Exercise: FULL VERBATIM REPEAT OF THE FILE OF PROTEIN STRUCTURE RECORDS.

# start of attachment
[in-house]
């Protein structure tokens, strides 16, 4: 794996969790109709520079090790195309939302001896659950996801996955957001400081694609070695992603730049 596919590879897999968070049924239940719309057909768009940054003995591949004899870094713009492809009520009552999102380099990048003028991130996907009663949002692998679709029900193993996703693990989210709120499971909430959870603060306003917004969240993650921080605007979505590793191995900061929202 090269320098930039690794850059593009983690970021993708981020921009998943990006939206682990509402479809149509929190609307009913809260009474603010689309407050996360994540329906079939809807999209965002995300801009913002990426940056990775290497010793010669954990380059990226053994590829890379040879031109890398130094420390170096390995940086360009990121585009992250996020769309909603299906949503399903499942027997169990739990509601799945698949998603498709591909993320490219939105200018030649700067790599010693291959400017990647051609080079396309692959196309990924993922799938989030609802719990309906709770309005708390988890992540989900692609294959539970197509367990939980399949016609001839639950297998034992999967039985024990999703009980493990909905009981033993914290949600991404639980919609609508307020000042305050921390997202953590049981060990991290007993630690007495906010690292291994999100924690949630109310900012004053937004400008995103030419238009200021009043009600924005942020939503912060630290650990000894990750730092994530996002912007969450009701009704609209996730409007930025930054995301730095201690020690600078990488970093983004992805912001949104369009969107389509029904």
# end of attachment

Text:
[in-house]
């Protein structure tokens, strides 16, 4: 794996969790109709520079090790195309939302001896659950996801996955957001400081694609070695992603730049 596919590879897999968070049924239940719309057909768009940054003995591949004899870094713009492809009520009552999102380099990048003028991130996907009663949002692998679709029900193993996703693990989210709120499971909430959870603060306003917004969240993650921080605007979505590793191995900061929202 090269320098930039690794850059593009983690970021993708981020921009998943990006939206682990509402479809149509929190609307009913809260009474603010689309407050996360994540329906079939809807999209965002995300801009913002990426940056990775290497010793010669954990380059990226053994590829890379040879031109890398130094420390170096390995940086360009990121585009992250996020769309909603299906949503399903499942027997169990739990509601799945698949998603498709591909993320490219939105200018030649700067790599010693291959400017990647051609080079396309692959196309990924993922799938989030609802719990309906709770309005708390988890992540989900692609294959539970197509367990939980399949016609001839639950297998034992999967039985024990999703009980493990909905009981033993914290949600991404639980919609609508307020000042305050921390997202953590049981060990991290007993630690007495906010690292291994999100924690949630109310900012004053937004400008995103030419238009200021009043009600924005942020939503912060630290650990000894990750730092994530996002912007969450009701009704609209996730409007930025930054995301730095201690020690600078990488970093983004992805912001949104369009969107389509029904």